Since Rick Nolan has been fiddling with politics since 1975, I’m not so sure he’s one to judge Mills intentions.

What is that old saying about living in glass houses?  For those of you old enough, think back about the stunning lack of work on the range in the 70’s and 80’s and now tell me what Nolan did as a politician in those fine years.  I guess its popular for today’s politicians to pounce on any potential newcomer, regardless of what they haven’t done…..and don’t speak up until it looks like they may lose their coveted seat.

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Steel comment fires up 8th District race

By Brady Slater on Nov 1, 2016 at 6:48 p.m.

U.S. Rep. Rick Nolan (left) and Stewart Mills
A national media report in which Republican Stewart Mills defended Donald Trump’s use of foreign steel raised the hackles of incumbent Democrat Rick Nolan on Tuesday as the hotly contested race for Minnesota’s 8th Congressional District entered its final days.

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A Roll Call report published online on Tuesday morning included the following paragraph: “Mills is quick to say that he didn’t caucus for Trump. But he’s voting for him next week and he defended the real estate mogul’s use of Chinese steel — a point Democrats here have seized on — as a competitive business decision.”

Nolan pounced on the wording, holding a public appearance at the Iron Man statue in Chisholm to condemn Mills’ position.

“It is outrageous that Mr. Mills would support purchasing low-quality Chinese government-subsidized steel and defend it as a ‘competitive business decision’ for millionaires like himself,” said Nolan, who was flanked by union steelworkers, in a news release about the event. “There is a direct link between Chinese steel and our economic struggles on the Range. Mr. Mills clearly cares more about money than the jobs of working men and women.”

The two-time incumbent Nolan and challenger Mills are waging a second-straight toss-up race for the right to represent the 8th District.

More than $19 million — $14 million of it outside money — has been spent on the race, making it the most expensive congressional race in the country, according to statistics published by the Federal Election Commission.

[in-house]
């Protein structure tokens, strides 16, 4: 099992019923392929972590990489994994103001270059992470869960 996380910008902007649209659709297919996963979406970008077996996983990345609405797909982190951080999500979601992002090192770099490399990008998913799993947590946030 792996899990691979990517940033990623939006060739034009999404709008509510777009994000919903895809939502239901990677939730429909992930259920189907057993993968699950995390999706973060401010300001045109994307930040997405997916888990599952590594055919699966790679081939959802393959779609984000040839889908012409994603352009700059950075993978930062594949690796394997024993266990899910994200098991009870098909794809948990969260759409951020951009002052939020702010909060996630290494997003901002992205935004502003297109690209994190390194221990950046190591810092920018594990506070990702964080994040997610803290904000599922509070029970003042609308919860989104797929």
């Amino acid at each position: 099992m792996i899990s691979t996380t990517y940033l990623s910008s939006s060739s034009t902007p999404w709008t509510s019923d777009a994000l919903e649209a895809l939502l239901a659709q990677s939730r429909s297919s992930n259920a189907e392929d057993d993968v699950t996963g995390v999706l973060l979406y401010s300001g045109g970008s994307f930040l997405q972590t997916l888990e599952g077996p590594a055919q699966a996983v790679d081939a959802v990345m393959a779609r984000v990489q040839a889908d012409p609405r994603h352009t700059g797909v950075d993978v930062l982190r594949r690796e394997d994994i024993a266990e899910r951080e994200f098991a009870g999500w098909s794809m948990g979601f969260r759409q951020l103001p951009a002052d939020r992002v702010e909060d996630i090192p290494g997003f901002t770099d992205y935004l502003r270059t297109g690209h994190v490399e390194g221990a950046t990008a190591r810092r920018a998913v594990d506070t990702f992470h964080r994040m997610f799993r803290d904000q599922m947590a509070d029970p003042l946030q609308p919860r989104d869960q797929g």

“The fact is, low-quality Chinese government-subsidized steel is a threat to our national economy, national security and Northern Minnesota way of life,” Nolan said in the news release.

Mills, who met workers at the Minntac mine outside Mountain Iron on Tuesday, brushed off the supposed controversy in a statement to the News Tribune.

“It is unfair of Congressman Nolan to attack Donald Trump for allegedly using Chinese steel in one of Trump’s construction projects,” he said. “The actions of a contractor, subcontractor or supplier are not reflective of Trump’s trade agenda.”

Mills compared the use of foreign steel by Trump to the use of a 40-foot piece of Korean steel by a contractor in Gilbert as part of a city-funded project last year.

“Blaming Trump is as silly as Nolan blaming the people of Gilbert for the Korean steel that was used in one their community’s public works projects,” Mills said in his statement. “Congressman Nolan should be ashamed of himself and it’s just the latest sign from a desperate campaign trying to defend its record of job-killing policies that have failed folks in our part of Minnesota.”

While Mills wasn’t directly quoted on the topic in the Roll Call report, his campaign spokesman Troy Young said, “Stewart said something very similar. Not verbatim of course; this was borne from a lengthy conversation with the reporter.”

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